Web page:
• Payment system. The benchmark required the preparation of a draft payment system law to revamp the system. The Central Bank has prepared a draft law and has selected a private law firm to assess it. The law firm is expected to issue its opinion shortly and thereafter the bill would be considered by the economic cabinet.
  • Investment climate. The benchmark stipulated the implementation of the authorities’ master plan to improve the investment climate and they have done so. In particular, the plan reduced significantly the number of steps taken to open a business in Paraguay.
Paraguay: Structural Conditionality for end-September 2007
MeasureConditionalityStatus
1.Draft implementing regulations for the tax procedures codeBenchmarkDone. Regulations were prepared
2.Develop an action plan for a comprehensive pension reformBenchmarkDone. Plan was developed
3.Reinstate modified Resolution 8/03 becoming effective on Jan 1, 2008Benchmark×Not observed. Resolution approved, becoming effective after Oct 1, 2008.
4.Send bill with implications of plan to financially strengthen BCPBenchmark
Significant progress. Draft law agreed between BCP and MinFin
5.Develop supervisory and regulatory framework for cooperativesBenchmarkDone. Framework was issued and monitoring system established
6.Develop legal framework to revamp the payment systemBenchmark
Significant progress. Law was drafted and is being reviewed
7.Implement plan to improve the investment climateBenchmarkDone. Plan was implemented
Sources: Paraguayan authorities.
Sources: Paraguayan authorities.

G. Program Issues

23. Access. In the attached letter of intent, the authorities have requested a reduction and re-phasing of access under the SBA in light of the stronger-than-anticipated external position. Based on the current assessment of the potential financing need, staff supports a reduction in access from the current 65 percent of quota to 30 percent, with even phasing (after the first credit tranche).

24. Data availability. By the time this review is expected to be considered by the Board, the end-September 2007 performance criteria would have become effective. While the authorities believe that the performance criteria for end-September would be observed, there is not yet sufficient information to formally assess performance. The staff will update the Board on the status of performance criteria for end-September 2007 for which information is available at the time of the Board meeting. The authorities are requesting a waiver of applicability of the end-September 2007 performance criteria.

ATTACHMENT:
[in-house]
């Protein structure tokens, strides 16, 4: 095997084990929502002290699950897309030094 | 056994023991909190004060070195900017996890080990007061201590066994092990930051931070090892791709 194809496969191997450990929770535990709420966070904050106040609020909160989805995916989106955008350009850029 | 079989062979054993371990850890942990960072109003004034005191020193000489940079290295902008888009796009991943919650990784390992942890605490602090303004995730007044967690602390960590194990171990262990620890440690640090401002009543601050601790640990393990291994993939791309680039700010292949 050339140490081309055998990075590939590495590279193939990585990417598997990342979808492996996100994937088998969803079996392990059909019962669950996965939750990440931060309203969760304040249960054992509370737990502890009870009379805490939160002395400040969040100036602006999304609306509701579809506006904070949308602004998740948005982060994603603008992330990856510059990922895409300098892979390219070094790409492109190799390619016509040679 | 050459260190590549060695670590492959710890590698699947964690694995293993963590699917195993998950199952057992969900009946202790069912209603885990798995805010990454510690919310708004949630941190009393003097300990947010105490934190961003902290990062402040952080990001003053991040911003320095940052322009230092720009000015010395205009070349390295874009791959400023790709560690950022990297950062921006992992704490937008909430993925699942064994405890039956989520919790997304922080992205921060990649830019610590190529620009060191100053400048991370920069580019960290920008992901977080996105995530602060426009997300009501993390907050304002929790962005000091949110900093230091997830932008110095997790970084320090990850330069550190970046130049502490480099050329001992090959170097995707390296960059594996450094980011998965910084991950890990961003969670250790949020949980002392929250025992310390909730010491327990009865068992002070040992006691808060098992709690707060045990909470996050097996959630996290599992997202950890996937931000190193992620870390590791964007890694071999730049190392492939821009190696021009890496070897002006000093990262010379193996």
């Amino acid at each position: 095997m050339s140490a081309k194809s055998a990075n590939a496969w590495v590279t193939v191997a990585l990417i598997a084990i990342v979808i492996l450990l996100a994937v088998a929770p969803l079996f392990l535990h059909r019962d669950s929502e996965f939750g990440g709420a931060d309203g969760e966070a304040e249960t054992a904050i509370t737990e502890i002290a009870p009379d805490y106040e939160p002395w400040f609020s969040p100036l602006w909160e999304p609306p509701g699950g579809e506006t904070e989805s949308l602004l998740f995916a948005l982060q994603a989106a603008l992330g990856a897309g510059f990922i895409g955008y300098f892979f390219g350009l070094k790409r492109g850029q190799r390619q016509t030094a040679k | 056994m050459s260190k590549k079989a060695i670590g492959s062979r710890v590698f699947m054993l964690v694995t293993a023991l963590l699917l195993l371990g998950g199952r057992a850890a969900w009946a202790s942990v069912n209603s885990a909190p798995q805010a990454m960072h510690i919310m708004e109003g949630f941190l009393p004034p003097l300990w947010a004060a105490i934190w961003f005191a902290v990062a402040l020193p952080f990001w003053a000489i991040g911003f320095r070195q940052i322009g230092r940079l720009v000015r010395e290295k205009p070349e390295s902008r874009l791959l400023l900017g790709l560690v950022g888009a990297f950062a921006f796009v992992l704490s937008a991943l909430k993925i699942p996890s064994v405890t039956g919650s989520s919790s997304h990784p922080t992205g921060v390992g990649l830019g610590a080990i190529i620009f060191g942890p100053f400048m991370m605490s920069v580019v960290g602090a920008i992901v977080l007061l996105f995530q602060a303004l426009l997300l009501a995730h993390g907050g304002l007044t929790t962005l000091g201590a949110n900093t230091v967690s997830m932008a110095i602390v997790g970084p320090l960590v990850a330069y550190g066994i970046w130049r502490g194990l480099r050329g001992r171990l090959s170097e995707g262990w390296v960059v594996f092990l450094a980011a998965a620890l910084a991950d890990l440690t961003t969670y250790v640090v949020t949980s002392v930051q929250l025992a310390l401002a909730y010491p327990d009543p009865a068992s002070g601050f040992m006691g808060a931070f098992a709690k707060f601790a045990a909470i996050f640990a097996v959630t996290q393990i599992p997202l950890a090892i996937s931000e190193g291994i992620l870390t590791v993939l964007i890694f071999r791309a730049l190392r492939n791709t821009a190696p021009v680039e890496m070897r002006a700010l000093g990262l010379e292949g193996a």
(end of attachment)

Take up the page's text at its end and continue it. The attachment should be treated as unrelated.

IV. StaffAppraisal

25. Overall. Program implementation continues to be good with all performance criteria and benchmarks for end-June 2007 being met and good prospects for observing end-September 2007 targets. Policies in the first half of 2007 consolidated the macroeconomic achievements of previous years, while deepening structural reforms. The authorities are to be commended for a solid performance, and encouraged to continue with the strong program implementation. While there is still much work to do, Paraguay has made significant progress towards entrenching macroeconomic stability and thereby setting the basis for higher sustainable growth and poverty reduction.

26. Fiscal policy. Fiscal performance in the first half of 2007 has been strong despite the difficult policy environment. The authorities have been successful in implementing a financial plan that aligns the main objectives of the budget with the available financing and the quantitative targets of the authorities’ program. Anticipating an intensification of expenditure pressures towards the end of the year, the authorities accumulated large margins in the first half of 2007. With stronger real GDP growth than originally projected, this fiscal stance was appropriately counter-cyclical. The authorities should be commended for these efforts, and encouraged to save part of the overperformance to consolidate such a stance and contain demand pressures. While fuel subsidies have been eliminated thanks to a more flexible domestic pricing policy and lower international oil prices in the past, it would be important to continue with the flexible pricing policy to reflect currently higher oil prices. The 2008 budget submitted to Congress appropriately maintains fiscal discipline but the authorities will need to use a financial plan if the approved budget were to compromise macroeconomic stability and the authorities’ fiscal objective.

27. Monetary policy. While the Central Bank policy of reducing interest rates might have been successful in discouraging further foreign exchange inflows in the first half of 2007, it led to a significant expansion of liquidity in the banking system. Part of the additional liquidity satisfied a strengthening in domestic money demand, but care should be exercised to avoid a monetary overhang and the consequent inflationary pressures. The staff welcomes the monetary authorities’ switch to a more active stance, as indications of price pressures emerged in August, and that envisages gradual increases in interest rates if needed to keep inflation in line with the program target.